3 minute read

I was playing with Alexa skills few days ago. I stumbled upon the AMAZON.Date slot type which converts the user spoken day and date into ISO formatted string. For e.g. Consider a skill called Weather Man, which gives the weather information for a given day. It has an intent with an utterance like how's weather {date}. Say, today’s date is 01/10/2020 and the user uttered something like Alexa, ask weather man how's weather tomorrow?. In the request to the skill endpoint, the value of the date slot will be filled as 2020-01-11, in YYYY-MM-DD format. If the date asked is for a week, then date slot will be filled in the format of YYYY-Www, where ww is the week number. If the date asked is weekend, then the format followed is YYYY-Www-WE. If the user uttered something like Alexa, ask weather man how's weather this weekend?, it would translate into 2020-W02-WE in our example. Here is a snippet of how the skill request json would like. The format varies depending on the utterance.

    "request": {
        "type": "IntentRequest",
        "requestId": "amzn1.echo-api.request.24954898-006a-4d29-b3ea-808ce886ed3e",
        "timestamp": "2020-01-10T04:54:54Z",
        "locale": "en-US",
        "intent": {
            "name": "WeatherIntent",
            "confirmationStatus": "NONE",
            "slots": {
                "date": {
                    "name": "date",
                    "value": "2020-W02-WE",
                    "confirmationStatus": "NONE",
                    "source": "USER"

I wanted to parse this date string at the skill endpoint and respond to the user accordingly. Since the endpoint was hosted as python funtion in AWS Lamda, I looked into my go to python reference, the docs page.

If the date format is YYYY-MM-DD, Python’s datetime.datetime has some nifty helpers to convert the date string into a datetime object.

>>> import datetime
>>> datestr = "2020-01-10"
>>> dt = datetime.datetime.fromisoformat(datestr)
>>> dt
datetime.datetime(2020, 1, 10, 0, 0)

Unfortunately, fromisoformat was introduced only in Python 3.7 and fromisocalendar was introduced in 3.8 but I was using only 3.6 with my skill endpoint. So I couldn’t use them directly. Also, I wanted to parse other date formats as well. So back to old friend, datetime.datetime.strptime which is similar to strptime in C.

The required format specifiers for the date fields in this case are:

Field Format specifier
year in 4 digits %Y
month in 2 digits %m
day of the month in 2 digits %d
week number %U, %W

For the week number, %U is used if week starts from Sunday and %W if the week starts from Monday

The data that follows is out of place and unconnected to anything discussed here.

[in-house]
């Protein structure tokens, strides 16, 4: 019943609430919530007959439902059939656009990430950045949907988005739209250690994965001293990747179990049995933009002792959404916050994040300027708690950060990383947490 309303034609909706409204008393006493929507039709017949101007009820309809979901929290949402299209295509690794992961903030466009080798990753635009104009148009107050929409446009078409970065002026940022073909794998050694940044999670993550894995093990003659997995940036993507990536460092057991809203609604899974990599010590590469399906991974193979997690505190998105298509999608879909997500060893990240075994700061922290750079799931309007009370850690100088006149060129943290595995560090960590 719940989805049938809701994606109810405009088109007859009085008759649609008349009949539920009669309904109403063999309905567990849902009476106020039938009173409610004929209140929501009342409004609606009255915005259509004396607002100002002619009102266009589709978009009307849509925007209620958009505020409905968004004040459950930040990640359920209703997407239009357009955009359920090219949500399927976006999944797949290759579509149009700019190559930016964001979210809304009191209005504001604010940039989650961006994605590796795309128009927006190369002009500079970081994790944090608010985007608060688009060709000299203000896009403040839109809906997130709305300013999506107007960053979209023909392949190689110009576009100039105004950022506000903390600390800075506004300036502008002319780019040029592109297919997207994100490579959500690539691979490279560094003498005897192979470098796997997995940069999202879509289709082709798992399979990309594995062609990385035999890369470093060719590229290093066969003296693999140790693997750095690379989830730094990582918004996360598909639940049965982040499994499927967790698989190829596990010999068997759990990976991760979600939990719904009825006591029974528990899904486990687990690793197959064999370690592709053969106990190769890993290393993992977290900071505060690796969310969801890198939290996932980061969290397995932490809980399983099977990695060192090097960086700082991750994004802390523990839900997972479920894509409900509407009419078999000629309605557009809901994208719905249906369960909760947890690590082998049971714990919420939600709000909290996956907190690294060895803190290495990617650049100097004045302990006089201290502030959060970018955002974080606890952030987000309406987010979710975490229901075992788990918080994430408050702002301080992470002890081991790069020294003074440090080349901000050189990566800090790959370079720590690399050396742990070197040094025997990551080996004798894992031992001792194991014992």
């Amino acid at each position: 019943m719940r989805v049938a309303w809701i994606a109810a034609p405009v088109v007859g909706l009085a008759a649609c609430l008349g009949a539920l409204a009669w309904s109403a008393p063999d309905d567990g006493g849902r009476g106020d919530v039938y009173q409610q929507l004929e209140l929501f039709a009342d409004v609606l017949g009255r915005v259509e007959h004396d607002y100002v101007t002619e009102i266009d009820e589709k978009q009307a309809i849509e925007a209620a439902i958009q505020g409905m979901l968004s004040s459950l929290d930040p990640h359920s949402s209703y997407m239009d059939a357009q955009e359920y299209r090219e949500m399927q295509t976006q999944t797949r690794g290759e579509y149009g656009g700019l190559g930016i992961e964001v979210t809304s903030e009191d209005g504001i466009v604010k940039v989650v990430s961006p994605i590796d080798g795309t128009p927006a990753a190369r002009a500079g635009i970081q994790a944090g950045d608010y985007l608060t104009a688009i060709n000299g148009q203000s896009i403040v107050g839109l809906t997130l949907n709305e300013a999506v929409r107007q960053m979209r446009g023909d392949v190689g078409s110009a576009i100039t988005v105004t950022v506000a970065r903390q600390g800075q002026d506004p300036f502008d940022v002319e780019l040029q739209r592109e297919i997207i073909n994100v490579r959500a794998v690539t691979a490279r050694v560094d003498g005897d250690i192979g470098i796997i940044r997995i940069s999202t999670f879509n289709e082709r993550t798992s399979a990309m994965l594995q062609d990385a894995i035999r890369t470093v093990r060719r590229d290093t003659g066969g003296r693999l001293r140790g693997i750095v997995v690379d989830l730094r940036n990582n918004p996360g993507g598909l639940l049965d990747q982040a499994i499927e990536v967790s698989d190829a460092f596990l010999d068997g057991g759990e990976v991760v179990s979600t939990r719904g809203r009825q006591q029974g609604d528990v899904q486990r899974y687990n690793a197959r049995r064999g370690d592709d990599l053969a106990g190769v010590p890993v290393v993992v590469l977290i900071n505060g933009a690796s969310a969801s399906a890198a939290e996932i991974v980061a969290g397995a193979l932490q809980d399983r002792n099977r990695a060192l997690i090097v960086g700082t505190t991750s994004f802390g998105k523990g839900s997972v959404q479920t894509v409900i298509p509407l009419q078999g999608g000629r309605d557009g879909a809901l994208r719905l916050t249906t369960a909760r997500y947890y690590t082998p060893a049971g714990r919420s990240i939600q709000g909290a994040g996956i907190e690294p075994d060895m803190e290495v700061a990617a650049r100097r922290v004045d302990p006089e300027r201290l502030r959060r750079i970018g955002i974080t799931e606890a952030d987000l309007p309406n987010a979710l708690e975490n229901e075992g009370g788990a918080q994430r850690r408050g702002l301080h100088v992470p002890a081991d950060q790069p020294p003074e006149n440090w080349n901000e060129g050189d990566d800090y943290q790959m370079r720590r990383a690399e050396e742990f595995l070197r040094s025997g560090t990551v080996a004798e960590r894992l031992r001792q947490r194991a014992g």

Python 3.6 added three new format specifiers conforming to ISO 8601 standards. Amazon.DATE slot also uses the same standards. The new format specifiers are:

Format Description
%G ISO 8601 year
%u ISO 8601 week day, starting on Monday
%V ISO 8601 week as decimal number

If the date is in YYYY-MM-DD format, the format %Y-%m-%d worked good.

>>> datestr = "2020-01-09"
>>> datetime.datetime.strptime(datestr, "%Y-%m-%d")
datetime.datetime(2020, 1, 9, 0, 0)
>>> datestr = "2020-03-09"
>>> datetime.datetime.strptime(datestr, "%Y-%m-%d")
datetime.datetime(2020, 3, 9, 0, 0)

When only the week number is available, it is required to specify the weekday as well when using the ISO 8601 based directives.

>>> datestr = "2020-W02"
>>> datetime.datetime.strptime(datestr, "%G-W%V")
Traceback (most recent call last):
  File "<stdin>", line 1, in <module>
  File "/Library/Frameworks/Python.framework/Versions/3.6/lib/python3.6/_strptime.py", line 565, in _strptime_datetime
    tt, fraction = _strptime(data_string, format)
  File "/Library/Frameworks/Python.framework/Versions/3.6/lib/python3.6/_strptime.py", line 483, in _strptime
    raise ValueError("ISO year directive '%G' must be used with "
ValueError: ISO year directive '%G' must be used with the ISO week directive '%V' and a weekday directive ('%A', '%a', '%w', or '%u').
>>> datestr = "2020-W03"
>>> datetime.datetime.strptime(datestr+"-2", "%G-W%V-%u")
datetime.datetime(2020, 1, 14, 0, 0)
>>> datestr = "2020-W01"
>>> datetime.datetime.strptime(datestr+"-2", "%G-W%V-%u")
datetime.datetime(2019, 12, 31, 0, 0)
>>> datestr = "2020-W01-WE"
>>> datetime.datetime.strptime(datestr+"-6", "%G-W%V-WE-%u")
datetime.datetime(2020, 1, 4, 0, 0)
>>> datetime.datetime.strptime(datestr+"-7", "%G-W%V-WE-%u").isocalendar()
(2020, 1, 7)

Once the datetime object is created, we can do further manipulations such as calculating deltas, formating date/time into different format etc. Many times, it is important to get the time based on the time zone as well. The ISO 8601 based directives do not offer the support to specify the timezone yet. So I had to create the datetime object and then add the timezone info. Here is an example.

pytz can be installed using pip install

>>> import pytz
>>> dt = datetime.datetime.strptime(datestr+"-6", "%G-W%V-WE-%u")
>>> dt
datetime.datetime(2020, 1, 4, 0, 0)
>>> # Set the timezone as America/New_York and make a new datetime object
>>> dt.replace(tzinfo=pytz.timezone("America/New_York"))
datetime.datetime(2020, 1, 4, 0, 0, tzinfo=<DstTzInfo 'America/New_York' LMT-1 day, 19:04:00 STD>)